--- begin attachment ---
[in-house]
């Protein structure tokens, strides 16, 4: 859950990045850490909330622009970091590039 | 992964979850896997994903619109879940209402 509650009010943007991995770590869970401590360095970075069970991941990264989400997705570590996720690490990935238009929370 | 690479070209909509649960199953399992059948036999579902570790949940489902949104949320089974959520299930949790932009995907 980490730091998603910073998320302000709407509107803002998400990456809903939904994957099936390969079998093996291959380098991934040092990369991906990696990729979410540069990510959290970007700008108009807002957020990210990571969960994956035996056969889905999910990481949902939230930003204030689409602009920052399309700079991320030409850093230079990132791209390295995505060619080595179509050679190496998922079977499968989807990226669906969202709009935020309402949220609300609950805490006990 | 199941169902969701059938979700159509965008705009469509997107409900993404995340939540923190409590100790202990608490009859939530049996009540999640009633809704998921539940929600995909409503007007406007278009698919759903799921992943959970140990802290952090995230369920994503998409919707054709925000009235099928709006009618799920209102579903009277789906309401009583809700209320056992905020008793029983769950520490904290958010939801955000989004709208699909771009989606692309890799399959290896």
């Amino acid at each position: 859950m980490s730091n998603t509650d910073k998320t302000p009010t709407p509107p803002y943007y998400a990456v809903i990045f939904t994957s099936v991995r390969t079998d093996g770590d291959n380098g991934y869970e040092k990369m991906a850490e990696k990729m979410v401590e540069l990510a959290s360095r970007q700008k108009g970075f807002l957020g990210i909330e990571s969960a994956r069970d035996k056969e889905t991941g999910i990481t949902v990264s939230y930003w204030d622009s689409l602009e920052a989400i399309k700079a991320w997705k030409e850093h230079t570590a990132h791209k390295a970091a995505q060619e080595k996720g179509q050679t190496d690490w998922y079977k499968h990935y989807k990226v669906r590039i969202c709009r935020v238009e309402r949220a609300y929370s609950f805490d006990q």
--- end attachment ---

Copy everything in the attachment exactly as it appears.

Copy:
[in-house]
């Protein structure tokens, strides 16, 4: 859950990045850490909330622009970091590039 | 992964979850896997994903619109879940209402 509650009010943007991995770590869970401590360095970075069970991941990264989400997705570590996720690490990935238009929370 | 690479070209909509649960199953399992059948036999579902570790949940489902949104949320089974959520299930949790932009995907 980490730091998603910073998320302000709407509107803002998400990456809903939904994957099936390969079998093996291959380098991934040092990369991906990696990729979410540069990510959290970007700008108009807002957020990210990571969960994956035996056969889905999910990481949902939230930003204030689409602009920052399309700079991320030409850093230079990132791209390295995505060619080595179509050679190496998922079977499968989807990226669906969202709009935020309402949220609300609950805490006990 | 199941169902969701059938979700159509965008705009469509997107409900993404995340939540923190409590100790202990608490009859939530049996009540999640009633809704998921539940929600995909409503007007406007278009698919759903799921992943959970140990802290952090995230369920994503998409919707054709925000009235099928709006009618799920209102579903009277789906309401009583809700209320056992905020008793029983769950520490904290958010939801955000989004709208699909771009989606692309890799399959290896």
């Amino acid at each position: 859950m980490s730091n998603t509650d910073k998320t302000p009010t709407p509107p803002y943007y998400a990456v809903i990045f939904t994957s099936v991995r390969t079998d093996g770590d291959n380098g991934y869970e040092k990369m991906a850490e990696k990729m979410v401590e540069l990510a959290s360095r970007q700008k108009g970075f807002l957020g990210i909330e990571s969960a994956r069970d035996k056969e889905t991941g999910i990481t949902v990264s939230y930003w204030d622009s689409l602009e920052a989400i399309k700079a991320w997705k030409e850093h230079t570590a990132h791209k390295a970091a995505q060619e080595k996720g179509q050679t190496d690490w998922y079977k499968h990935y989807k990226v669906r590039i969202c709009r935020v238009e309402r949220a609300y929370s609950f805490d006990q």